No history of the independence referendum will be complete without detailing the sheer excitement, energy and engagement the vote stirred up across Scotland. From queues outside registration offices on deadline day to the ubiquitous pin badges, and campaigns that touched every corner of the country, this was uncharted territory for electoral politics. In the end, 97% of the eligible population were registered, turnout hit a record 85%, and civic Scotland gushed to itself that regardless of the result, hadn’t this been a wonderful and enlivening experience, and wasn’t it just delightful that everyone cared about politics again?
As many of us understood from early on, the referendum had a clear class dynamic to it, and getting a high turnout in housing schemes and former industrial towns would be pivotal to securing independence. In the end, it was working class areas that did vote Yes – and in those areas, huge numbers of people signed up to vote for the first time. The election captured the public imagination to such an extent that hundreds of thousands of people put aside worries about debt repayment firms, bailiffs and historic tax dues to get signed up to vote. The Poll Tax was, after all, abolished over 21 years ago.
A word about demographics: people with Poll Tax or Council Tax debt, particularly those who’ve gone to extreme lengths to avoid paying up, are much more likely to be on lower incomes. They are therefore far more likely to be Yes voters – that’s a fact.
It’s now time for payback – at least according to the “Better Together” councillors in Aberdeenshire. The local authority is run by a coalition of Conservatives, Lib Dems, Labour and several independents, bound together by their collective hatred of the nasty Nats. The SNP would otherwise lead the council, possessing the largest number of seats by a long shot, but instead find themselves in opposition with the Greens. On Monday, Aberdeenshire Council announced that on the back of the unprecedented rise in voter registration ahead of the referendum, they would be trawling through their records to pursue 25 year old Poll Tax debts, just in case any non-payers had had the audacity to re-register to vote.
It’s hard to know where to begin with how awful this is. Non-payment of the Poll Tax was not an act of self-interest or greediness, but a principled stand as part of a mass campaign, which would eventually bring down both the hated tax and Thatcher herself. To this day, a popular folk memory exists around the Poll Tax and the non-payment campaign in Scotland – a mass, grassroots, community-led movement of the kind that people who were there never shut up telling you about. It would be blasé to compare it directly with the Yes movement, but both were rooted in communities with huge participation from ordinary people. It’s an ironic twist that the same Tories are now so keen to put down our new found democratic revival by harking back to the legacy of one of the last big working class struggles in Scotland. It’s usually the left that dredges up the subject of the Poll Tax at any available opportunity – emblematic as it is of unpopular policies being foisted on Scotland by governments we didn’t elect – not er, the Scottish Conservatives.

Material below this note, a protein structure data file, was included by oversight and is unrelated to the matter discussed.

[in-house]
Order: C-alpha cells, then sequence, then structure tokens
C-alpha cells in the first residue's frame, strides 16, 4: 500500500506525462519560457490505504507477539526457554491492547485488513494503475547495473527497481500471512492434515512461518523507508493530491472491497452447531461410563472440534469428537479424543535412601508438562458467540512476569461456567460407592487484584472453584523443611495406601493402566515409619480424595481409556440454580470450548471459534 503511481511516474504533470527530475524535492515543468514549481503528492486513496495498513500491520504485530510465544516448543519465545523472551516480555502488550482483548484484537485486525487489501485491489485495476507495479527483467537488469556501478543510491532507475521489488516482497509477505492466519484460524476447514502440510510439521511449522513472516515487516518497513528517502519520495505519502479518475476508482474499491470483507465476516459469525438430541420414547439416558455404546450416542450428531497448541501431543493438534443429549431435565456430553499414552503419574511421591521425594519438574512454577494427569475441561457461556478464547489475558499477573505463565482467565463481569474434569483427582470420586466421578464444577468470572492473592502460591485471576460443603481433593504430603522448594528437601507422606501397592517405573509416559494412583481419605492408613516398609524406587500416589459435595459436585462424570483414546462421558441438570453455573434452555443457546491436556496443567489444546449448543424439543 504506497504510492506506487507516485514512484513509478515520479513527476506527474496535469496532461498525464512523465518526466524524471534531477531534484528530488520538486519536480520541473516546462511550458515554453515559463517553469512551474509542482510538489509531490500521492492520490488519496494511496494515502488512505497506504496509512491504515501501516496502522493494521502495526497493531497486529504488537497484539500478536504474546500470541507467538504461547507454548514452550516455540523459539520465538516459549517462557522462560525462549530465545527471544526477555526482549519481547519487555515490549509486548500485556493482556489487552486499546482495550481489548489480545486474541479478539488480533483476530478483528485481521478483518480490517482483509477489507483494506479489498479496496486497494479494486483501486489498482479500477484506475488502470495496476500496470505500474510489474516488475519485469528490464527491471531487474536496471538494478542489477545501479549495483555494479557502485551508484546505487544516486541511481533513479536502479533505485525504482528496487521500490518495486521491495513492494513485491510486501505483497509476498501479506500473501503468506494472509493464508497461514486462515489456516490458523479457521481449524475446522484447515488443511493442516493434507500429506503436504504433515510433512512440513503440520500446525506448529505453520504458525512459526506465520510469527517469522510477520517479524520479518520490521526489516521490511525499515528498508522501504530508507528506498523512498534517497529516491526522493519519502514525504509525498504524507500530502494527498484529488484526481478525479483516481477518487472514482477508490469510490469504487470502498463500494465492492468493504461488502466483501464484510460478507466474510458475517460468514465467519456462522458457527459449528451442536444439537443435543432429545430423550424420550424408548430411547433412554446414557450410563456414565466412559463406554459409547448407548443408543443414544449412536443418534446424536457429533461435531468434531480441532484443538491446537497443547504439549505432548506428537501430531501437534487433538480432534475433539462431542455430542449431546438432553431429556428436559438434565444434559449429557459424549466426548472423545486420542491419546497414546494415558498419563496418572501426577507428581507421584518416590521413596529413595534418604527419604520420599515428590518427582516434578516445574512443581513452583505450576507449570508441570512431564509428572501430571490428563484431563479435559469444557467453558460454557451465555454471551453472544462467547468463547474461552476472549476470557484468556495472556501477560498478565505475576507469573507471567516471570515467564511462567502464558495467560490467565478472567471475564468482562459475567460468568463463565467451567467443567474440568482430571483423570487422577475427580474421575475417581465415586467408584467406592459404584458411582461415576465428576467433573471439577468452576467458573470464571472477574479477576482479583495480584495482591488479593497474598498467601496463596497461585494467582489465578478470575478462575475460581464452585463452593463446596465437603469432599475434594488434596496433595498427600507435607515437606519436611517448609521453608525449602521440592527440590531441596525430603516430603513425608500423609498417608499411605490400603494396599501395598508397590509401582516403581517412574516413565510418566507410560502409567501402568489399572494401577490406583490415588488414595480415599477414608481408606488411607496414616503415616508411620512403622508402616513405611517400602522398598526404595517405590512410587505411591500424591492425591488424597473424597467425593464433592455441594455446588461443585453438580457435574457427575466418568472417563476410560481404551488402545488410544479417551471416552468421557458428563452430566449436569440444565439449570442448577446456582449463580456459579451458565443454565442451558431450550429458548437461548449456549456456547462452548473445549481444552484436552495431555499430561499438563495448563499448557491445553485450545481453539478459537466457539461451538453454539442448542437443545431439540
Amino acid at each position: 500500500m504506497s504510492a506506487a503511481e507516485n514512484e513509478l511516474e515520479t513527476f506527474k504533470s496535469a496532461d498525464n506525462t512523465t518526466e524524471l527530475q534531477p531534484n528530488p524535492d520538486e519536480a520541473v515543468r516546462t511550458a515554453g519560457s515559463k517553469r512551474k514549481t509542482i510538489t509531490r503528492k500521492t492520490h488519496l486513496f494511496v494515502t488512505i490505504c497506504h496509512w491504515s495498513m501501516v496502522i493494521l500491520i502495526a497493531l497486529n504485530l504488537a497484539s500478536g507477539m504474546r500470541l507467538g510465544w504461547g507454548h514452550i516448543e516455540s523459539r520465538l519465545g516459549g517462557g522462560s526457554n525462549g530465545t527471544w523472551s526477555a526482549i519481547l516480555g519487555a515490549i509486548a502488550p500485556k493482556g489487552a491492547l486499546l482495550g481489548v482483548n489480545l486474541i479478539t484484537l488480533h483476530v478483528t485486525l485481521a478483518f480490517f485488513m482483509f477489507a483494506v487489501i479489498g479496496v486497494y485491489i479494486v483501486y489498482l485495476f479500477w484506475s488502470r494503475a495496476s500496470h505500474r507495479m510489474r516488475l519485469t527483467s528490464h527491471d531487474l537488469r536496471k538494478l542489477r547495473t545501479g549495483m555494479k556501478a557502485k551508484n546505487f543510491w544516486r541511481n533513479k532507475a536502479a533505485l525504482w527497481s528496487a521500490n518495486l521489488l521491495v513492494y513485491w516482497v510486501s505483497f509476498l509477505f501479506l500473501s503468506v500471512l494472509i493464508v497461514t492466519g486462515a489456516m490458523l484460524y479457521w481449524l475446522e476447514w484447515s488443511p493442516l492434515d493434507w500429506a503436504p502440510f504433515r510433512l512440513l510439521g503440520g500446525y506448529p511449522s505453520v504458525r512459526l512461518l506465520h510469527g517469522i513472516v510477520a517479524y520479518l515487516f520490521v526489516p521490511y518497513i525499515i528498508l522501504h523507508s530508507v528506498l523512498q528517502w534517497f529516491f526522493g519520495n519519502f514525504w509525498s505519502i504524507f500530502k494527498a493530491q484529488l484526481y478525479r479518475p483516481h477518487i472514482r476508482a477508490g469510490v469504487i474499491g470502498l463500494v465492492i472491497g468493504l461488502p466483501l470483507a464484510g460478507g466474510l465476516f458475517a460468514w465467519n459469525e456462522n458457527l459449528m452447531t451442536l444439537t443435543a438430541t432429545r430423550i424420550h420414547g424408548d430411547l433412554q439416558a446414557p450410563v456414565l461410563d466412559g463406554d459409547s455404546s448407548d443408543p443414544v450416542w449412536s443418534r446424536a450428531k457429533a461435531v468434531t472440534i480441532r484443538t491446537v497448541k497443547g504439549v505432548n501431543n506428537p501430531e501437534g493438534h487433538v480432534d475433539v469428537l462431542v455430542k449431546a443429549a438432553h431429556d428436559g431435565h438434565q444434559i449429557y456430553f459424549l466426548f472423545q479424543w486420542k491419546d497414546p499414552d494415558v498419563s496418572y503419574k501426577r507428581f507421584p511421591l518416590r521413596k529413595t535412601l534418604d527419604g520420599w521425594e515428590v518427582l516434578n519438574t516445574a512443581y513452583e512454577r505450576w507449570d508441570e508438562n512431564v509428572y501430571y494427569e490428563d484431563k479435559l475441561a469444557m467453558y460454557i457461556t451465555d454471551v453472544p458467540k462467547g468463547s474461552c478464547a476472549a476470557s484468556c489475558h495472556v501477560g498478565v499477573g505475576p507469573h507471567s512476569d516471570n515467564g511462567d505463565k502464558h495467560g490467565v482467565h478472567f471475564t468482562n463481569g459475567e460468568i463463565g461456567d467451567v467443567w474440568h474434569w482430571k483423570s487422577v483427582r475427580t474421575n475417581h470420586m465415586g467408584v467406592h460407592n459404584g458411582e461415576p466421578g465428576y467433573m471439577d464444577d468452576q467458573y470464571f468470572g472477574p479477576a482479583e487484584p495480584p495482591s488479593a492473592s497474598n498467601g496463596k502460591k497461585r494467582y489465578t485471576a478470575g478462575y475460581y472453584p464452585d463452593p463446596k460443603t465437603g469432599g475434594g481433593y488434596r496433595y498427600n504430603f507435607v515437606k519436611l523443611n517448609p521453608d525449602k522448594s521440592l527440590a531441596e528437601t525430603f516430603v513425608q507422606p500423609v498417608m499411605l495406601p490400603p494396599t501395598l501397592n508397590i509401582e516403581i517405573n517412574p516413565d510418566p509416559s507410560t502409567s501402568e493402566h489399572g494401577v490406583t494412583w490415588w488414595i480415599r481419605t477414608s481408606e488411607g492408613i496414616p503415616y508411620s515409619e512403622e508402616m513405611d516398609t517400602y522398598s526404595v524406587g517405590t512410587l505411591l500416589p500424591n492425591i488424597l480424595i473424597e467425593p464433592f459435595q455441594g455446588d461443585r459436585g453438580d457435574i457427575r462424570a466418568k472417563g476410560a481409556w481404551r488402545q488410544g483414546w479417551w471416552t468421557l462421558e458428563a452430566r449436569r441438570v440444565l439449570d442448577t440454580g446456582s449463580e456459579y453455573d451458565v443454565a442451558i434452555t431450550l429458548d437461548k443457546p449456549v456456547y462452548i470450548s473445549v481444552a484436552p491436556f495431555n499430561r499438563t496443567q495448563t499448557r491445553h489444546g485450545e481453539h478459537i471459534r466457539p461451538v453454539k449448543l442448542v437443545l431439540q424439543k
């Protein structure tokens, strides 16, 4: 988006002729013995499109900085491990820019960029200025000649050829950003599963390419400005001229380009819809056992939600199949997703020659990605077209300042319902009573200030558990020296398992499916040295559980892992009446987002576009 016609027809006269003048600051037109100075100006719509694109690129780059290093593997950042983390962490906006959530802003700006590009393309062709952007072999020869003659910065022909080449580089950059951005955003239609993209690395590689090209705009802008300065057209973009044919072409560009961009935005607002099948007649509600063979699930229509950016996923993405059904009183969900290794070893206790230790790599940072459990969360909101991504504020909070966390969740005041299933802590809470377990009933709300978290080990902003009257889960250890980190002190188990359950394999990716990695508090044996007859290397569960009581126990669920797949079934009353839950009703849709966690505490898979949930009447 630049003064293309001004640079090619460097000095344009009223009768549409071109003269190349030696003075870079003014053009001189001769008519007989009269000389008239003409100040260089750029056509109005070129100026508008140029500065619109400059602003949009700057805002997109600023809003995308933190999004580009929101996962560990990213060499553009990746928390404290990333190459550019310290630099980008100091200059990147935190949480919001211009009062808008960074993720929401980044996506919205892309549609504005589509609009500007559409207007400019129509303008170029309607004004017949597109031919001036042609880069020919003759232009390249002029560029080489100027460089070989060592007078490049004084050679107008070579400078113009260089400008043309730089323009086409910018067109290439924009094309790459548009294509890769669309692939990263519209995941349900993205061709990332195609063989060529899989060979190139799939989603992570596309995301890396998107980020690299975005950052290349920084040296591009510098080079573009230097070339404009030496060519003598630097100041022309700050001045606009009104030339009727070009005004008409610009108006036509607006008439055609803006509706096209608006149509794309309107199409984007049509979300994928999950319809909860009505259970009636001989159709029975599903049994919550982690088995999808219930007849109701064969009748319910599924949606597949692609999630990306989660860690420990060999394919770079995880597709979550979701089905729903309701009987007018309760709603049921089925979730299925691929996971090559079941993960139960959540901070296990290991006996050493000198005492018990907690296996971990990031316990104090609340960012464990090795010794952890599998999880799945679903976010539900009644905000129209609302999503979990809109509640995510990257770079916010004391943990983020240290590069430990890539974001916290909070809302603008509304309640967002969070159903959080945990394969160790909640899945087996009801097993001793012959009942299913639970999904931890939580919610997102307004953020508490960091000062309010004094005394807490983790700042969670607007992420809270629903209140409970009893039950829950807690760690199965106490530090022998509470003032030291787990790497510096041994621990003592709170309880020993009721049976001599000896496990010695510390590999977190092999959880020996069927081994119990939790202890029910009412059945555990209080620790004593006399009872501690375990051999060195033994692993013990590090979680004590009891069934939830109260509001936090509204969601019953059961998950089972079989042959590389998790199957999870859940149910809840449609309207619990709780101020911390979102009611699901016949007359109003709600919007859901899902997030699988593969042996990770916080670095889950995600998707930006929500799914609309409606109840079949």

Scotland was first to be punished with the Poll Tax, with it introduced here a year before the rest of the UK. Scotland has also been last, with debts in England and Wales expiring after just six years. Here, they remained valid for 20 years, and if they were formally acknowledged during that time, were then extended for the same period again. Although some councils have written off their debts entirely, others – like Aberdeenshire – could in theory be chasing them until 2033. According to Government figures, Scotland also had ten times as much Poll Tax debt as England on a per capita basis, which illustrates the sheer strength of the non-payment campaign north of the border.
Various plans have been forward over the years for abolishing historic Poll Tax debts, yet this has never been enacted at a national level. In reality, all this has been meant is the wholesale disenfranchisement of working class people who bravely stood up to the Poll Tax between 1989 and 1993, and for whatever reason can’t or don’t want to settle their debts. Aberdeenshire’s Tory councillors don’t care: they really will stoop as low as using Scotland’s democratic revival and the mass engagement from working class voters in the indyref as an excuse to start chasing ancient debts for a widely derided and unjust tax. And if that puts off people from showing up at the voting booths again, then all the better: call it Aberdeenshire Council’s new Poll Tax.